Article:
In view of this let’s clear this,
- Foreign investments from China are not banned, but rather a screening process has been initiated to examine the implications of the investment, as countries around the world are trying to manage the burden borne out of a pandemic while ensuring their economic stability and security.
- The changes have been made only to Foreign Direct Investment and not Foreign Portfolio Investment rules. Any investment of less than 10 % of the total paid-up capital of a listed company is treated as an FPI. Recently China Central Bank increased its stake to 1.01% in HDFC via FPI route.
In an unprecedented decision, Franklin Templeton has shut six of its mutual debt funds after the coronavirus pandemic wrought havoc in the country’s bond market. The funds included Franklin India low Duration Fund, Dynamic Accrual Fund, Credit Risk Fund, Short term Income plan, Ultra Short Bond Fund and Income opportunities. These schemes manage assets worth Rs. 26,000 crore. The decision to close this due to illiquidity and severe market dislocation. Thus winding up the funds is only a viable option for investors via the managed scale of the portfolio.
Does winding down of the six funds mean a full loss of the investor’s money?
Well no, Investors will receive money as and when the fund house is able to recover by liquidity the underlying investment. And investors in these schemes will not be able to sell or buy these schemes. No SIP/STP/ SWP will work on these schemes. Moreover, these funds will continue to publish their net asset value daily and investors will not be charged any investment management fee on these funds.
Will this hit other mutual fund schemes?
This is the first instance when a fund house is shutting its schemes because of the coronavirus pandemic. Since it is the first time a scheme is being wound up retail investors have not understood what the move is likely means and many investors are likely to get nervous and redeem their funds in a hurry. Let’s get this straight. Franklin Templeton has just wound up six of its debt schemes. This does not mean Franklin is shutting down. Hence this crisis does not impact bond schemes of other houses. Even equity funds that belong to Templeton will continue as before.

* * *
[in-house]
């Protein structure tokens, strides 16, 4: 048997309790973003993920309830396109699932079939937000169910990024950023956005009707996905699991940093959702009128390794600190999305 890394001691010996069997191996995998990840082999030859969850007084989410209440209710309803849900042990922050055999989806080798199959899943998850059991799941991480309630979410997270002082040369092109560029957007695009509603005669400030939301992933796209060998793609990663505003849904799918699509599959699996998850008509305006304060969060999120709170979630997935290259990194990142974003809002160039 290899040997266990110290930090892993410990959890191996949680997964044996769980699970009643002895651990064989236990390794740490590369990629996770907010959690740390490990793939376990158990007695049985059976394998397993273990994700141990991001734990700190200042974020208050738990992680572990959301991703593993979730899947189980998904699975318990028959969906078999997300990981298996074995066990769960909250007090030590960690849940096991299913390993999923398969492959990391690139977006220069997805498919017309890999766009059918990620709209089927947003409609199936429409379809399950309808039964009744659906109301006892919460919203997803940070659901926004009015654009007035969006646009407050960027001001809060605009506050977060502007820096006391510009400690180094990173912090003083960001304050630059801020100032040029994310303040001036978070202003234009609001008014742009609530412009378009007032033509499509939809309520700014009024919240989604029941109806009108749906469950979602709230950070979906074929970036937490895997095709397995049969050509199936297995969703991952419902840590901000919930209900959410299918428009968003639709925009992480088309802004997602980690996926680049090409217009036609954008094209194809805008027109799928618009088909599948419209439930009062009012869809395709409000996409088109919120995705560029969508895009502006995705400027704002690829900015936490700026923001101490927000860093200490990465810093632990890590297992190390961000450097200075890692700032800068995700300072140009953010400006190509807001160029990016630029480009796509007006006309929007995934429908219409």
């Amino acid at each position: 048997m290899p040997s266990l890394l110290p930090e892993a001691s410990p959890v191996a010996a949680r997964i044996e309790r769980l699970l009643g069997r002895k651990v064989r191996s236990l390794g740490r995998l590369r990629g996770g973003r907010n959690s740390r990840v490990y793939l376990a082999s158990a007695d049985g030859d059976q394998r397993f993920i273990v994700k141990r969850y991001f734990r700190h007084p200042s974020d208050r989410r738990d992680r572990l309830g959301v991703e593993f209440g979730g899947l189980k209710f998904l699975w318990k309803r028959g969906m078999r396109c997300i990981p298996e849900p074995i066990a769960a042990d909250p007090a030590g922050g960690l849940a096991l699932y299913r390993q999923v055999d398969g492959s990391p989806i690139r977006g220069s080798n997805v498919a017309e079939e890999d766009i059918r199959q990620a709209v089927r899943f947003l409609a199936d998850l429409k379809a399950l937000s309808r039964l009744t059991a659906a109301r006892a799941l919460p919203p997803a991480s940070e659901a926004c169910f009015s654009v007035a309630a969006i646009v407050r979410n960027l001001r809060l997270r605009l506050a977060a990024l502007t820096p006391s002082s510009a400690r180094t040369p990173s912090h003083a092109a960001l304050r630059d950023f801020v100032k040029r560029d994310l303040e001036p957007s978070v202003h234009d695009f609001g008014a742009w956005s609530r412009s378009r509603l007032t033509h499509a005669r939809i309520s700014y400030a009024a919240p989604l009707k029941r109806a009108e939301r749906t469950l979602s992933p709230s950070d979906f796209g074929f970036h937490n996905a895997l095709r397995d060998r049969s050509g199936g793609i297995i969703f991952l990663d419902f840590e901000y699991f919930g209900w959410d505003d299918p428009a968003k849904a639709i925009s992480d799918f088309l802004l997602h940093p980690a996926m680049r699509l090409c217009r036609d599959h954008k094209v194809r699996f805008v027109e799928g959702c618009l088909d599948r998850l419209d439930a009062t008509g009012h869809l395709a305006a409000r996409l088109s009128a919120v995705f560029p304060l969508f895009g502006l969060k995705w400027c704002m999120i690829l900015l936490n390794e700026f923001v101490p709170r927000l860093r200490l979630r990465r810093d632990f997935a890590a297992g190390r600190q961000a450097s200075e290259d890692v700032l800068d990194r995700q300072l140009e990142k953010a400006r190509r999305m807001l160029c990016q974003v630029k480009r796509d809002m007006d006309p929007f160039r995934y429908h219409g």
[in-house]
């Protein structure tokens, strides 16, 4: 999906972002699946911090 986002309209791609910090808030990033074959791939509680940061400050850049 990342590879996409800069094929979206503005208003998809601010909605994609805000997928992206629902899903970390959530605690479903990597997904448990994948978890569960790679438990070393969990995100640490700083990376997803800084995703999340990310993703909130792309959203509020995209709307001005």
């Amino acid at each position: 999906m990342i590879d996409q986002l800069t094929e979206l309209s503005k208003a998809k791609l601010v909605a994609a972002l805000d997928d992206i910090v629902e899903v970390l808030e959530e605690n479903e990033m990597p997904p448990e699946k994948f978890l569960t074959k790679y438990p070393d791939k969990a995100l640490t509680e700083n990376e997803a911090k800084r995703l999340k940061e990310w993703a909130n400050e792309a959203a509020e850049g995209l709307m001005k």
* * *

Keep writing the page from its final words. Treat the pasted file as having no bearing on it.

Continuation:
Reliance Industries (RIL) share prices rallied on April 22 after Facebook said it will invest $5.7 billion in Reliance Jio. The telecom unit of RIL sold a 9.99 percent stake to the US tech giant for Rs 43,574 crore. In addition to this enormous payment, there is an additional agreement that Facebook-owned WhatsApp will aid Jio in introducing JioMart. Reliance Jio has nearly 400 million mobile users, at par with FB’s numbers of about 400 million on WhatsApp, Facebook, and Instagram. Most of these subscribers are overlapping. Many FB users are subscribers of Jio’s rivals (Bharti Airtel and Vodafone Idea) to whom Jio’s other services can be extended. This way, Jio gets another channel to promote its other digital services to the customers of its competitors. The group is in the process of launching its marketplace, JioMart. It will allow millions of local retailers and Confectionery merchants to list their products on the portal and sell them to customers. It is currently under trial in select areas of Maharashtra.